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dc.contributor.authorMa, Yuqian
dc.contributor.authorBao, Jin
dc.contributor.authorZhang, Yuanwei
dc.contributor.authorLi, Zhan Jun
dc.contributor.authorZhou, Xiangyu
dc.contributor.authorWan, Changlin
dc.contributor.authorHuang, Ling
dc.contributor.authorZhao, Yang
dc.contributor.authorHan, Gang
dc.contributor.authorXue, Tian
dc.date2022-08-11T08:08:24.000
dc.date.accessioned2022-08-23T15:53:48Z
dc.date.available2022-08-23T15:53:48Z
dc.date.issued2019-04-04
dc.date.submitted2020-01-23
dc.identifier.citation<p>Ma Y, Bao J, Zhang Y, Li Z, Zhou X, Wan C, Huang L, Zhao Y, Han G, Xue T. Mammalian Near-Infrared Image Vision through Injectable and Self-Powered Retinal Nanoantennae. <em>Cell</em>. 2019 Apr 4;177(2):243-255.e15. doi: 10.1016/j.cell.2019.01.038. Epub 2019 Feb 28. PMID: 30827682.</p>
dc.identifier.issn1097-4172
dc.identifier.doi10.1016/j.cell.2019.01.038
dc.identifier.pmid30827682
dc.identifier.urihttp://hdl.handle.net/20.500.14038/29426
dc.description.abstractMammals cannot see light over 700 nm in wavelength. This limitation is due to the physical thermodynamic properties of the photon-detecting opsins. However, the detection of naturally invisible near-infrared (NIR) light is a desirable ability. To break this limitation, we developed ocular injectable photoreceptor-binding upconversion nanoparticles (pbUCNPs). These nanoparticles anchored on retinal photoreceptors as miniature NIR light transducers to create NIR light image vision with negligible side effects. Based on single-photoreceptor recordings, electroretinograms, cortical recordings, and visual behavioral tests, we demonstrated that mice with these nanoantennae could not only perceive NIR light, but also see NIR light patterns. Excitingly, the injected mice were also able to differentiate sophisticated NIR shape patterns. Moreover, the NIR light pattern vision was ambient-daylight compatible and existed in parallel with native daylight vision. This new method will provide unmatched opportunities for a wide variety of emerging bio-integrated nanodevice designs and applications. VIDEO ABSTRACT.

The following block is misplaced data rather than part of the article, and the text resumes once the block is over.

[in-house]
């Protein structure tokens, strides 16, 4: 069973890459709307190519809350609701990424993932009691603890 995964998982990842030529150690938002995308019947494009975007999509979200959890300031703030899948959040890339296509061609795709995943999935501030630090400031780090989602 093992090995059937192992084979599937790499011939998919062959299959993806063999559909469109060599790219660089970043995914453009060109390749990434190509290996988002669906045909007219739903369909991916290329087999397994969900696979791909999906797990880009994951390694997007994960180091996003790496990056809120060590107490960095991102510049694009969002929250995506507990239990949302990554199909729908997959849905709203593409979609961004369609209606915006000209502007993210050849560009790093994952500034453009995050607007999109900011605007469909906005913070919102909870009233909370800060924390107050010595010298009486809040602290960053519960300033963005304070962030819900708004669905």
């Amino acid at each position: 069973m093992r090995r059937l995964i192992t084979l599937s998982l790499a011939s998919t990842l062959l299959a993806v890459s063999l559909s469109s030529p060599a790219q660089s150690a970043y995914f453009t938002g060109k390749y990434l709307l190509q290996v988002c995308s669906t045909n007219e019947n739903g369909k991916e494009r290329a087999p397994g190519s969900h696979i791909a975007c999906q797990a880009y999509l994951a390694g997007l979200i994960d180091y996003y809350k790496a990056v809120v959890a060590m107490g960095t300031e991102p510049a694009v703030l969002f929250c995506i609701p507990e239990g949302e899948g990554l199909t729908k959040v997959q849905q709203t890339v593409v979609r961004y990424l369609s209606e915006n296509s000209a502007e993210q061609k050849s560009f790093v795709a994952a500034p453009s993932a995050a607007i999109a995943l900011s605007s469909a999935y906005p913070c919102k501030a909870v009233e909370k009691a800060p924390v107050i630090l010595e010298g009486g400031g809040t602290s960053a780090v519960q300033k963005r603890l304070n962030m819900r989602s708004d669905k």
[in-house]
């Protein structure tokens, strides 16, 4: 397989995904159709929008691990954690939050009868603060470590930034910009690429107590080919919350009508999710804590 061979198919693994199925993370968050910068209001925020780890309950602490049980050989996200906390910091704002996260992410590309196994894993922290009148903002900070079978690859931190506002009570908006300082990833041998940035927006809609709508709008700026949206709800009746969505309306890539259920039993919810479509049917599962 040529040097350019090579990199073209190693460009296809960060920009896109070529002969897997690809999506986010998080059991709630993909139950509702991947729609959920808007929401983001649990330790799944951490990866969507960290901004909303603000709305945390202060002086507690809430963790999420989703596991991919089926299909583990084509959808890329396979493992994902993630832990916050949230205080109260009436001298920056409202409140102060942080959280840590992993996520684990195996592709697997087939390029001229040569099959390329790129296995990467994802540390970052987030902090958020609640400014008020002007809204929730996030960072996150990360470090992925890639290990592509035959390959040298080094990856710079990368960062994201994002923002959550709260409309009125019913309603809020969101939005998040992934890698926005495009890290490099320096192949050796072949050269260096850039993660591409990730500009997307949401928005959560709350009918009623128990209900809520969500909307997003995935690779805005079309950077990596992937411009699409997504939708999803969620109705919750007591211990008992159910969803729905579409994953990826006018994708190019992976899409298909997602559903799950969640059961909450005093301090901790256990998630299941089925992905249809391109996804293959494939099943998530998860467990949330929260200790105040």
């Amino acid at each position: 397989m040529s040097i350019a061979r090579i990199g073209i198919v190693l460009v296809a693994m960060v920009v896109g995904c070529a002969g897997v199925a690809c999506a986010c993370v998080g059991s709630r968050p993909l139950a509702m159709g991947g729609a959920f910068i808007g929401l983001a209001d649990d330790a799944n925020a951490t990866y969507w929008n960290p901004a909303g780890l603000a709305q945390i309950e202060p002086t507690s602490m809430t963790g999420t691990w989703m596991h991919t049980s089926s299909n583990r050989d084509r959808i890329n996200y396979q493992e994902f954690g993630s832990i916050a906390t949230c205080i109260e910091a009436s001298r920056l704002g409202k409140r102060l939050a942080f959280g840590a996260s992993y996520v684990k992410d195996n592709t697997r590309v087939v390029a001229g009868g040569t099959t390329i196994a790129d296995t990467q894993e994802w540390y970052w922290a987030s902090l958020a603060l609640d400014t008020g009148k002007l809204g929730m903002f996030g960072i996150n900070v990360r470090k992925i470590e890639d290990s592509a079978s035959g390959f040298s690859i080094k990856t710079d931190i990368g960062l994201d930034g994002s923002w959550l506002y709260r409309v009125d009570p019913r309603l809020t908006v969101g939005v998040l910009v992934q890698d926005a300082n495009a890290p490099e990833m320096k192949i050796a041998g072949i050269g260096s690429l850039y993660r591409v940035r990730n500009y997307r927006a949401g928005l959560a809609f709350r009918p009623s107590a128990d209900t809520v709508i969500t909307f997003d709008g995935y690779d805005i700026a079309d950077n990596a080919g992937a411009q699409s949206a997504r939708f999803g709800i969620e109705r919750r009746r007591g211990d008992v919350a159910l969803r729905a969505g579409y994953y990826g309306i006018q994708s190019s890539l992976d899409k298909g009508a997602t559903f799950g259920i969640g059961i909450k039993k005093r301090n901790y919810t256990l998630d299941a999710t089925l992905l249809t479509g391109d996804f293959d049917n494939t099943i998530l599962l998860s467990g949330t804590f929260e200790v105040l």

dc.language.isoen_US
dc.publisherCell Press
dc.relation<p><a href="https://pubmed.ncbi.nlm.nih.gov/30827682/" target="_blank" title="Link to article in PubMed">Link to article in PubMed</a></p>
dc.relation.urlhttps://doi.org/10.1016/j.cell.2019.01.038
dc.subjectbiocompatibility
dc.subjectimage vision
dc.subjectnanoantenna
dc.subjectnear-infrared light
dc.subjectphotoreceptors
dc.subjectretina
dc.subjectspectrum
dc.subjectupconversion nanoparticle
dc.subjectvisual behavior
dc.subjectvisual enhancement
dc.subjectNanomedicine
dc.subjectNeuroscience and Neurobiology
dc.subjectVision Science
dc.titleMammalian Near-Infrared Image Vision through Injectable and Self-Powered Retinal Nanoantennae
dc.typeJournal Article
dc.source.journaltitleCell
dc.source.volume177
dc.source.issue2
dc.identifier.legacycoverpagehttps://escholarship.umassmed.edu/faculty_pubs/1653
dc.identifier.contextkey16315071
html.description.abstract<p>Mammals cannot see light over 700 nm in wavelength. This limitation is due to the physical thermodynamic properties of the photon-detecting opsins. However, the detection of naturally invisible near-infrared (NIR) light is a desirable ability. To break this limitation, we developed ocular injectable photoreceptor-binding upconversion nanoparticles (pbUCNPs). These nanoparticles anchored on retinal photoreceptors as miniature NIR light transducers to create NIR light image vision with negligible side effects. Based on single-photoreceptor recordings, electroretinograms, cortical recordings, and visual behavioral tests, we demonstrated that mice with these nanoantennae could not only perceive NIR light, but also see NIR light patterns. Excitingly, the injected mice were also able to differentiate sophisticated NIR shape patterns. Moreover, the NIR light pattern vision was ambient-daylight compatible and existed in parallel with native daylight vision. This new method will provide unmatched opportunities for a wide variety of emerging bio-integrated nanodevice designs and applications. VIDEO ABSTRACT.</p>
dc.identifier.submissionpathfaculty_pubs/1653
dc.contributor.departmentDepartment of Biochemistry and Molecular Pharmacology
dc.source.pages243-255.e15


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